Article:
Microstructured poly(vinyl alcohol) hydrogels

Traditionally, treating a patient with a therapeutic has been done by systemic administration. Although this way of administration has proven successful in the fight against all kinds of diseases, recent developments aim for a more specialized and personalized administration to improve the medical care. This especially holds true for the administration of toxic compounds, which often result in severe side effects due to the systemic delivery distributing to both diseased and healthy tissue.

For drug delivery, natural and synthetic polymers are excellent candidates for the development of drug carriers and hereby offer a possible effective and convenient way to administer therapeutic compounds. A major advantage of polymer-based systems for drug delivery is the protection the polymeric carrier may provide keeping the active agent from premature degradation.

Hydrogel biomaterials based on poly(vinyl alcohol) (PVA) are attractive due to their biocompatibility and have a widespread history concerning biomedical applications.

A novel technique for the formation of physical PVA hydrogels is micro-transfer molding (µTM). This technique allows the formation of surface adhered microstructured hydrogels. Physical polymer interactions induce the stability within the three dimensional network.


Incorporation of the bioactive enzyme, β-glucuronidase, into these microstructured PVA hydrogels enables the in situ conversion of a benign prodrug into the active agent for controlled delivery directly at the site of cellular adhesion, a concept termed Substrate Mediated Enzyme Prodrug Therapy (SMEPT).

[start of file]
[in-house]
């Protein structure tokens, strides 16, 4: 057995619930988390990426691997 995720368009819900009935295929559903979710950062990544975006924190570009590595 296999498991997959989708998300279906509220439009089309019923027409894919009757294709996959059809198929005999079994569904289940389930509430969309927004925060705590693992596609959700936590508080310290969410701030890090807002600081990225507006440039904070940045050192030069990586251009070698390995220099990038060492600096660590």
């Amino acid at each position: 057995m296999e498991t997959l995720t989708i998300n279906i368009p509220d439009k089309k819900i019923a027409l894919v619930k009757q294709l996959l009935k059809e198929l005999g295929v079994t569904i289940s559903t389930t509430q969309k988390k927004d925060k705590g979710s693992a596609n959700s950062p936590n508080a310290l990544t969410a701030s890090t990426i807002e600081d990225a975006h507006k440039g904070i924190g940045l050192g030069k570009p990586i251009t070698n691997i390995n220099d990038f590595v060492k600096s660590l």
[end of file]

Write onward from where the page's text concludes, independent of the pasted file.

Another interesting characteristic of these biomaterials is the ability to control the mechanical properties, which is an important feature with regards to tissue engineering where biological tissues differ in stiffness. It has previously been shown that the stiffness of a material can have a profound effect on growth and proliferation of cells. Another interesting aspect of the mechanical properties of a biomaterial is mechano-transduction, which is the conversion of mechanical stimuli into a chemical or electrical response within the cell.

A common issue with PVA physical hydrogels is the inability to withhold small molecules within the polymer matrix. Composite hydrogels is one approach in the pursuance of controlling the loading of therapeutics. In short, a composite hydrogel contains different substances thus allowing for the incorporation of e.g. drug vesicles and thereby deceleration the release of therapeutic from the material. The optimal scenario is therefore developing substances, which do or do not interfere with the mechanical profile of the biomaterial all depending upon the application and needs of the system.